I do not mean to imply, however, that this body is ‘stuck in the past,’ that it is so sedimented in history that it is only an archaism, something to be excavated, studied, and assimilated. Clearly the anxiety of the text, its ambivalent temporalities (I dare you to determine precisely when it is set), the strange conditions of the pagan’s appropriation (accidental baptism?), the mixed responses of the crowd (mourning and celebrating), and the even stranger response of the body to Erkenwald’s touch and his embodied affective response (his tears, the very condition of the accidental baptism, catalyze the corpse’s rotting and turning to dust), ask us to make something more of this body, to let it continue to speak to us even after all that’s left are ashes. Although writing ostensibly about Beowulf and theory/criticism, Eileen Joy asks the following questions, quoted at length, that should be brought to bear on any conversation about the body and its relation to story and time:
Bodies (both dead and alive), history, and language, and all of the fiercely tangled relations between them – what do the dead want from us, what might we want from each other at any given moment, and how might we sufficiently record our past and present histories in order to lend some kind of meaning and ethical content to what some of us fear, deep down, is a kind of unscripted chaos? How, further, can the past inform our future in a way that is ethically and socially constructive? (LIII).2Like Beowulf – and perhaps the Gawain poet –, I conclude that the dead want to narrate their own stories, and not just stories of their past, but tales without finitude or tidy resolution; with incorrupt or eerily mummified hands, corpses continue to reach into each successive present moment and touch whatever bodies surround them. It is the responsibility of the touched to allow themselves to feel with the dead, and not only about them.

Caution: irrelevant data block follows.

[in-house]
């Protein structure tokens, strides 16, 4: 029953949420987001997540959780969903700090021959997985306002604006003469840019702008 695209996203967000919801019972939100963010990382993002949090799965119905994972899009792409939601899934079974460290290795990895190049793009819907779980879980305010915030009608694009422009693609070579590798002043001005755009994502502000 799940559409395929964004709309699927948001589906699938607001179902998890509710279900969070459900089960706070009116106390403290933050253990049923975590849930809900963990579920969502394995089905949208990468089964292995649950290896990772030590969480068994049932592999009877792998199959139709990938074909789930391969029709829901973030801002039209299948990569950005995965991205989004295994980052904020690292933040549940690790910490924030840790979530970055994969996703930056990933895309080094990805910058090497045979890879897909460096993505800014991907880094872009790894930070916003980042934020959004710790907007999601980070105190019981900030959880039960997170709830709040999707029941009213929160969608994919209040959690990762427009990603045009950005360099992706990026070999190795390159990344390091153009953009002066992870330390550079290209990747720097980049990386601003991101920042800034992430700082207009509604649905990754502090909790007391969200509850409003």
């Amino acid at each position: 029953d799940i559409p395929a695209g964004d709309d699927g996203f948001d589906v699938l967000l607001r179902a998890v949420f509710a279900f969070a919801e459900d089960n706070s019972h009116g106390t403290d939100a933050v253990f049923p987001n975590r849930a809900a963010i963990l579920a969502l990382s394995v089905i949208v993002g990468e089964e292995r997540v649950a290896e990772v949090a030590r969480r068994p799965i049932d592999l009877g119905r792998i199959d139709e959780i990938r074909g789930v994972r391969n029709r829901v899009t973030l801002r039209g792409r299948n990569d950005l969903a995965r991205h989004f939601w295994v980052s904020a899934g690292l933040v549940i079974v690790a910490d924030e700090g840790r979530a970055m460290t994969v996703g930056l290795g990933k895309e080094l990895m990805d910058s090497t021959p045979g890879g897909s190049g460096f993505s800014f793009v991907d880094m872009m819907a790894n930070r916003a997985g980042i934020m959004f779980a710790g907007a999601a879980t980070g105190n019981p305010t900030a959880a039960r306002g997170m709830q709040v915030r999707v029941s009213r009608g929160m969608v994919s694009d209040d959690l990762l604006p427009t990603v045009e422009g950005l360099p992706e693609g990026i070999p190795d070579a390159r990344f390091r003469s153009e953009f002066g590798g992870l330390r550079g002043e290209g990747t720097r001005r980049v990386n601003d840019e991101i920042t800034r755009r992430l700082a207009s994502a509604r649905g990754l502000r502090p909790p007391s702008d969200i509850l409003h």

After considering Jules Michelet’s embodied affective responses to the historical events about which he writes, Carolyn Dinshaw concludes, “The historian manages thus, by writing, to ‘touch’ bodies across time. Resurrection is the aim of his history, unreached but nonetheless signaled” (47).3 I would add that the scholar and the lay person alike make contact with the past any time a reaction to story is corporeal, any time anyone “shudders to think about” or “trembles before” memory, recall, the historical event or, perhaps even more significantly, physical evidence. When one is confronted with a corpse, with the tangible, material evidence of a prior life, one struggles to forge a community with what was, to engender a story, whether fact or fiction – likely a mixture of the two – in order to sympathize, to feel with the imagined life that once animated the dead.
Yet why do we feel the need to hunker down and dwell in an object’s history? Is not a corpse still a physical body animated by its own material flows, part of very present and very active networks? Why must we bury the corpse in frozen time and sediment its story in ‘the past’? Is a dead body no longer an agentic being in the world just because it no longer speaks? What if it can be made to speak, what then? If we dwell only on the body’s history than we are no better than an Erkenwald, appropriating its story to satisfy our presentist and perhaps nationalistic/religious/political needs. We should work instead to be like crowd of onlookers, looking with fresh eyes at the mystery of the body; just as “Much mourning and gladness were mingled together" (350) for the crowd, let us sympathize with the dead and celebrate the yet-untold stories of the corpse’s futurity.
1. All quotations from "Saint Erkenwald" taken from The Gawain Poet: Complete Works trans. Marie Borroff (New York: Norton, 2011): 167-183.
2. Joy, Eileen A., “Introduction: Liquid Beowulf” in The Postmodern Beowulf: A Critical Casebook, ed. Eileen A. Joy and Mary K. Ramsey (Morgantown: West Virginia UP, 2006): XXIX-LXVII.
3. Dinshaw, Carolyn. Getting Medieval: Sexualities and Communities, Pre- and Postmodern. (Durham: Duke UP, 1999).